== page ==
The 2012 news was full of reports of outrageous incidents of Medicaid fraud by Texas dentists and orthodontists whose practices are owned and operated by private-equity dental chains. These dentists often do not run their own practices. Instead, they work for a for-profit business owned by investors who are only concerned about the bottom line. Rather than making their own decisions about the dental care their patients need, dentists who work for private-equity clinics are often pressured by demands to meet a quota each month, or week and to bring in a certain amount of money for the investors. When dentists are more focused on big profits than good dentistry, they sometimes perform unnecessary procedures that are good for business, but not for the patient.
Texas Dental Chains Driven by Profits, Not Patients?
The Texas Senate’s Health & Human Services committee is chaired by Republican Senator Jane Nelson, ordinarily no proponent of government regulation. But after hearing report after report of all the Medicaid fraud committed in Texas by dental clinics that are owned by private-equity investors, Senator Nelson had had enough. That’s why the Senator has introduced a bill in the Texas Senate that would permit Texas to regulate dental clinic chains and prevent chain management from imposing production quotas and other arbitrary revenue targets on dentists who are supposed to be guided only by their patients’ well-being.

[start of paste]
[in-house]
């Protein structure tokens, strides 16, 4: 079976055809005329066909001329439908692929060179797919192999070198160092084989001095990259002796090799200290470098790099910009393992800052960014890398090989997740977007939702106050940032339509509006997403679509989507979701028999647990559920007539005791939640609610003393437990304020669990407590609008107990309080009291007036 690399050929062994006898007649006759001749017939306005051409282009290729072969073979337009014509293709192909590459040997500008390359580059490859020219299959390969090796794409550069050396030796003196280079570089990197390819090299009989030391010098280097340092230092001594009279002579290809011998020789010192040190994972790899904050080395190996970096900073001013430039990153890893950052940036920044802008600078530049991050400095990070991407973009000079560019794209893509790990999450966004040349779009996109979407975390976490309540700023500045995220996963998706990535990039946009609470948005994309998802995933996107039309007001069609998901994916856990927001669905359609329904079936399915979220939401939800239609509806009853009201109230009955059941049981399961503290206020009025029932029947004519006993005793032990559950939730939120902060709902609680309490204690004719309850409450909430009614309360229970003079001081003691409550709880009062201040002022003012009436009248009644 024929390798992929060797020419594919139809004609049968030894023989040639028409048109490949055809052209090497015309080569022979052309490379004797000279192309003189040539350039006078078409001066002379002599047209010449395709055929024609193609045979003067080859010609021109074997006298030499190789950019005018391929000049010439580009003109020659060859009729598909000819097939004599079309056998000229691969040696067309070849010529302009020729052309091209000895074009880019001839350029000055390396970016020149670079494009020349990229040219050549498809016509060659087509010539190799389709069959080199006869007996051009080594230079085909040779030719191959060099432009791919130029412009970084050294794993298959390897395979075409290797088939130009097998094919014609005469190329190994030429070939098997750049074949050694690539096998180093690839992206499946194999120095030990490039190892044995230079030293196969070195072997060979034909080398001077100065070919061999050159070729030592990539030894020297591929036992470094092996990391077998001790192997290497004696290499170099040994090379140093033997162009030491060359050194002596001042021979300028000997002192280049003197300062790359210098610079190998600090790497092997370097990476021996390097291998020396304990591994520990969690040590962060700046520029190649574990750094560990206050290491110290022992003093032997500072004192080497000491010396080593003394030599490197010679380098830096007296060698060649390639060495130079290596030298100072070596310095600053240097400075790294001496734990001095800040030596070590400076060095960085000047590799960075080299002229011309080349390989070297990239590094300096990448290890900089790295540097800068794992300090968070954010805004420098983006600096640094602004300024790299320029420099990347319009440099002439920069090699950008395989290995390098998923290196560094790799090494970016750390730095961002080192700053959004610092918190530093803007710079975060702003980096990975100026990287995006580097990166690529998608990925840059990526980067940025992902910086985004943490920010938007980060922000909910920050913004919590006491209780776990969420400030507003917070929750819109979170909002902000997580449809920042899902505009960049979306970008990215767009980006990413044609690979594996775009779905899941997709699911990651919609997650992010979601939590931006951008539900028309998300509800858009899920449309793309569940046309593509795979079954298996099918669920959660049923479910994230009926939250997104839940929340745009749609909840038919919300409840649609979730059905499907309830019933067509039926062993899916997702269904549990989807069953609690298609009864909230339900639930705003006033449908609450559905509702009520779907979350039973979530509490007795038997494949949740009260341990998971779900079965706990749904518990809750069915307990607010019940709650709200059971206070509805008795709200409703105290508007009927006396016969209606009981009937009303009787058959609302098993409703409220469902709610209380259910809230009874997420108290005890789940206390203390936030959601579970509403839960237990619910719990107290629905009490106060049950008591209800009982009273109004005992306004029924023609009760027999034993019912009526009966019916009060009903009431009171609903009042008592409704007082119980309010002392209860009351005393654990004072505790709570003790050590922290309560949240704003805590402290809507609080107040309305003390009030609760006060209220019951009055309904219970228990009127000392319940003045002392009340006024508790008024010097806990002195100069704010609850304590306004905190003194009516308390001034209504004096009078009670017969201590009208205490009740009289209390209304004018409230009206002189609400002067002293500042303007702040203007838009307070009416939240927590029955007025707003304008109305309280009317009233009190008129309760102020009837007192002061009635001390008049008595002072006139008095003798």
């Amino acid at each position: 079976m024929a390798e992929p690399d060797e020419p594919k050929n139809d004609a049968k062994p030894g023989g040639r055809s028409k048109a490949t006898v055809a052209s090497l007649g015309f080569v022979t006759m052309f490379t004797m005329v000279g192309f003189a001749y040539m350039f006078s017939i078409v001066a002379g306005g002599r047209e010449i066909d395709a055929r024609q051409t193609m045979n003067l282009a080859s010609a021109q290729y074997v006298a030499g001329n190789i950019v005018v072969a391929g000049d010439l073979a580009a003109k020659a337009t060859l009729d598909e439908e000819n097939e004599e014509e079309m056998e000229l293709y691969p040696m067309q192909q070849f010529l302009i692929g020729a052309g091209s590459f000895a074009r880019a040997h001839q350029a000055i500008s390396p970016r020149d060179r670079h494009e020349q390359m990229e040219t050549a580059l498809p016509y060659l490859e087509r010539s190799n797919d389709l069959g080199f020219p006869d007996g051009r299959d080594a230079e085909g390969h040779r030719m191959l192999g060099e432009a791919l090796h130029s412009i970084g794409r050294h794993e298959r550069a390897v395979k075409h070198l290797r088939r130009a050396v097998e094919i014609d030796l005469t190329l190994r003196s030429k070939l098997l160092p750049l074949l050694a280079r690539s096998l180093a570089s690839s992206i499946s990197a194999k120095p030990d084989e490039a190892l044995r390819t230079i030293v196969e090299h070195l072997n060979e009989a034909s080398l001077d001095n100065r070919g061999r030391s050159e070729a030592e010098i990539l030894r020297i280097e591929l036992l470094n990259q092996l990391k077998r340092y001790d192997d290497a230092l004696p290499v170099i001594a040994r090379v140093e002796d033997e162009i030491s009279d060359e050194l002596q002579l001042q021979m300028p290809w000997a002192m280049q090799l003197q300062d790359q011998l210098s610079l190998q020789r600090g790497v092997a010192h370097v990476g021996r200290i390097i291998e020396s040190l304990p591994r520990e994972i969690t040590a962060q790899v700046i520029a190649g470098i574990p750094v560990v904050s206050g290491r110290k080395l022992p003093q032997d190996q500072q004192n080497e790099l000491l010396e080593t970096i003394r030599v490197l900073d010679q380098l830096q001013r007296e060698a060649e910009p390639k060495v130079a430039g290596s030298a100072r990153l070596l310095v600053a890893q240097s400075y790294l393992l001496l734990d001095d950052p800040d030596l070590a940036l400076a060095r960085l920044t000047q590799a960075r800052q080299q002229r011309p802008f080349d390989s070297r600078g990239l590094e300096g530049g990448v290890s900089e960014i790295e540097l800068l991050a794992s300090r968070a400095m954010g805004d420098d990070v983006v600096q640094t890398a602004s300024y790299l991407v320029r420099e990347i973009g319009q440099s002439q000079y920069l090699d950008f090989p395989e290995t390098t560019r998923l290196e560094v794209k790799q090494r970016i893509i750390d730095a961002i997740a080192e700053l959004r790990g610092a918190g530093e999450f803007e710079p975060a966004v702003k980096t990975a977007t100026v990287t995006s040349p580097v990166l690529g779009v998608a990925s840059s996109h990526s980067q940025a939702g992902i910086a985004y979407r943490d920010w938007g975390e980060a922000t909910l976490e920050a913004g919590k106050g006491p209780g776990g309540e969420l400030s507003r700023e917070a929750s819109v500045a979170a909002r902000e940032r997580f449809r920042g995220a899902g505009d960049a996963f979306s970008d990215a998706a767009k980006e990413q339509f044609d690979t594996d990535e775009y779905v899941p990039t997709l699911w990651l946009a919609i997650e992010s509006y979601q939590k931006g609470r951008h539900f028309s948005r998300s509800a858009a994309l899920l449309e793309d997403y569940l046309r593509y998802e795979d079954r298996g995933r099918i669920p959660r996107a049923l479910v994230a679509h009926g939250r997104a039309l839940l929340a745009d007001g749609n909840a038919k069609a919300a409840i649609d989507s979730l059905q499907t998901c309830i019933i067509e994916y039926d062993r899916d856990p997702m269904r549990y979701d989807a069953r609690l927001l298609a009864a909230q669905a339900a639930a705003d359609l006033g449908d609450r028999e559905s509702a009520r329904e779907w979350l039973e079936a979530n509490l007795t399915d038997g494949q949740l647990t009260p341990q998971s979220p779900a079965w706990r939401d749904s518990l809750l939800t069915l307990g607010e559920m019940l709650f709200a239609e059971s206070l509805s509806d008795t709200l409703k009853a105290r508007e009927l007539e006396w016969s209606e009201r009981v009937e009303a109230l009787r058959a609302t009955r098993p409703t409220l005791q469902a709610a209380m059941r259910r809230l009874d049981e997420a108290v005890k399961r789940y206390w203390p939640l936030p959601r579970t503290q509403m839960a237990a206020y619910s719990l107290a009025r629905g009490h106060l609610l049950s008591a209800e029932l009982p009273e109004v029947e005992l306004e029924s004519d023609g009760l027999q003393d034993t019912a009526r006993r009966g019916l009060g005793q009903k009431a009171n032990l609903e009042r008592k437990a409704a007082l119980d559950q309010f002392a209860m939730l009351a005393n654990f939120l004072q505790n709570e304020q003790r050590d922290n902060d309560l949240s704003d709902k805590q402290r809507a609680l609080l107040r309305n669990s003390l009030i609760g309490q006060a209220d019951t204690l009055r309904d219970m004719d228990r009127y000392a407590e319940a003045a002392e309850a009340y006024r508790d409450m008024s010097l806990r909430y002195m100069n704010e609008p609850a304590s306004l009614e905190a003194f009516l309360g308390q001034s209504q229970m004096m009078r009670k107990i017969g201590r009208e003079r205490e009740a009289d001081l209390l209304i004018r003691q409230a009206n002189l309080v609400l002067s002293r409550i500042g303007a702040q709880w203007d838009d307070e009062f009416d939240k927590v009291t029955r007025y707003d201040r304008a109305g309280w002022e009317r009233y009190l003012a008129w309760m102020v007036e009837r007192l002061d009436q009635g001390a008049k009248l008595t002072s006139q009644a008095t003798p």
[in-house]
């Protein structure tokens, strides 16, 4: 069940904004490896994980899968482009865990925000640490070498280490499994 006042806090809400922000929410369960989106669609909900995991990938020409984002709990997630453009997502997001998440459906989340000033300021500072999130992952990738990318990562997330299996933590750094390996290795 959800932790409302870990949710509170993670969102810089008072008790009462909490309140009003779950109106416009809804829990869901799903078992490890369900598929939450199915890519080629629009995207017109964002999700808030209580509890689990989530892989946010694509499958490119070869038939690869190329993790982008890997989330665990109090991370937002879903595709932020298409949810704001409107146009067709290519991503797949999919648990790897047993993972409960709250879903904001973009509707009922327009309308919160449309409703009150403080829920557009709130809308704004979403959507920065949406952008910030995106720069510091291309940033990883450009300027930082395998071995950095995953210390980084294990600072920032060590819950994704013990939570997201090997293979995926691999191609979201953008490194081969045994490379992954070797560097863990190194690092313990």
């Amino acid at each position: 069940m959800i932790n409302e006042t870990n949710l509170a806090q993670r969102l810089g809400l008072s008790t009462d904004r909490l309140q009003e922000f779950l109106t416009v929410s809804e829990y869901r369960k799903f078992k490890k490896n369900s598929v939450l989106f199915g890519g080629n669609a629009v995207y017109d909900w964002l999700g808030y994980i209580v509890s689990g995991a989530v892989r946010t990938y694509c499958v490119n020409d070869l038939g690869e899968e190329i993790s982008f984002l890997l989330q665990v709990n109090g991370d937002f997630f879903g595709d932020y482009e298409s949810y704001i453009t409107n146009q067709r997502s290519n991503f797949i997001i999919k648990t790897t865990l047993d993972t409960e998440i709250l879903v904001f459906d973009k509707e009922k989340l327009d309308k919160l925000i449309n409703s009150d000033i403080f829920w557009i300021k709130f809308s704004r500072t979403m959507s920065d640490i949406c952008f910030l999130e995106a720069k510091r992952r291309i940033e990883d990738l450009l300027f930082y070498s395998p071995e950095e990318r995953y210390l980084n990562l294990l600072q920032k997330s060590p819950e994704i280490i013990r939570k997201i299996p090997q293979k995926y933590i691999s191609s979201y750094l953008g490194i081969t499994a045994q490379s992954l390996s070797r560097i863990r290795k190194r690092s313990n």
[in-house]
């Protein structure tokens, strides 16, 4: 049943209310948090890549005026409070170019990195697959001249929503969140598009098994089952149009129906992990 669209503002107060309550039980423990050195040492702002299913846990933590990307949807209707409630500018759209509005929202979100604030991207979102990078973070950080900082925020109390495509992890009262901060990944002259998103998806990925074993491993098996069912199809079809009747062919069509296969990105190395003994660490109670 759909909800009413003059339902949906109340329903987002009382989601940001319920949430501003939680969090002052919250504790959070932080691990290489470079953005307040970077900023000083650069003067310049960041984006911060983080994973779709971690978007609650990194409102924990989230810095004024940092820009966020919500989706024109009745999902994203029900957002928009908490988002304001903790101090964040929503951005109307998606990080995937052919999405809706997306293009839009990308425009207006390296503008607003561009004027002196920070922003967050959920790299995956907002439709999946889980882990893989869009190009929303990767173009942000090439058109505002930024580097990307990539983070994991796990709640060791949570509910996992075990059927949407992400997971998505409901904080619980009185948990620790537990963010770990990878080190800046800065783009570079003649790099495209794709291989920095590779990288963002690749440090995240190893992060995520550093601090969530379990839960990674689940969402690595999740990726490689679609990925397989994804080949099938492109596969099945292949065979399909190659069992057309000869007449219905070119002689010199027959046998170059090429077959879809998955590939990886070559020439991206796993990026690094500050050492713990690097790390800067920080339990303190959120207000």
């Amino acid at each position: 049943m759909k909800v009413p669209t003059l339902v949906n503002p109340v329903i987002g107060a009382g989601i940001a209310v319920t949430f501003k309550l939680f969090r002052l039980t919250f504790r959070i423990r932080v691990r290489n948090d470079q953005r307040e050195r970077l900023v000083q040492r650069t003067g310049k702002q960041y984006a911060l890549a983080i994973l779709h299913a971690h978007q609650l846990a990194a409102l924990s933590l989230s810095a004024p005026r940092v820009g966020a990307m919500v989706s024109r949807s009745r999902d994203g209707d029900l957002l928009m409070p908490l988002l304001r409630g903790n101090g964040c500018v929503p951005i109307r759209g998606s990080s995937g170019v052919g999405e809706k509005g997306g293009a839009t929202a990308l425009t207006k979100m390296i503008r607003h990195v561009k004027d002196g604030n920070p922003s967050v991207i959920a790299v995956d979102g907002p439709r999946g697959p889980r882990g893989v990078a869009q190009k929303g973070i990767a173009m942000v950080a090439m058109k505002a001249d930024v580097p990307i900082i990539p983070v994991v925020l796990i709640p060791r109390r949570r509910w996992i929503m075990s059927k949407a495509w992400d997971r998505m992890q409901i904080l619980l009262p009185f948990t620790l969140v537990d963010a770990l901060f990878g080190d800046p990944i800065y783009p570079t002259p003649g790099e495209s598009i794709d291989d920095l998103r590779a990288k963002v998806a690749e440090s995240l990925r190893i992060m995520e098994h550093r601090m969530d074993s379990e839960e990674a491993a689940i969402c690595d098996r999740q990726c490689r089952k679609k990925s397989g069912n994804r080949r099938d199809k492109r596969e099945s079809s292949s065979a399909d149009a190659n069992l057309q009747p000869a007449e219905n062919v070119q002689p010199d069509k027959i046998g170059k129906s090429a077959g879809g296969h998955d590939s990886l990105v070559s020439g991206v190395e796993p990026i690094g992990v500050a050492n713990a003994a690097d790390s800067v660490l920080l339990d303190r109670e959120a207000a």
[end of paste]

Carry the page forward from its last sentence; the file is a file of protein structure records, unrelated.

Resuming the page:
In Texas, news reports suggest that many unscrupulous dental chains target children’s dentistry that is reimbursed by the state’s Medicaid program. FRONTLINE reports, for example, that the Texas Attorney General has launched an inquiry into possible Medicaid fraud by an Atlanta-based dental chain operating clinics in many Texas cities.
At first, the Medicaid fraud scandal in Texas was focused on dentists who allegedly billed Medicaid for children’s braces that were either unnecessary or that did not meet the standards for reimbursement by the Texas Medicaid program. Funding for the Medicaid program is limited and the state cannot afford to provide free cosmetic orthodontic work for every child with a slightly crooked smile. Now the problem with improper billings to Medicaid by Texas dentists appears to be more widespread. Texas authorities say they are looking at 89 dental providers that may have submitted $154 million in improper billings to Texas Medicaid. Dentists at some private-equity owned chains are alleged to take unnecessary X-rays and use expensive stainless steel crowns for cavities in young children’s primary teeth when all they needed was an old-fashioned filling.
Whistleblowers Call a Halt to Dental Medicaid Fraud
How is dental Medicaid fraud uncovered? Often, clinic employees and dentists are the whistleblowers who come forward. Under the qui tam provisions of the False Claims Act, a whistleblower is permitted to sue on behalf of the government and share in any monetary recovery made as a result of the lawsuit.
Whistleblowers are vital in the fight against dental Medicaid fraud. Our lawyers at Waters & Kraus are prepared to offer the skilled representation you need and deserve. Contact us or call our whistleblower attorneys at 800.226.9880 to learn more about your rights and how we can assist.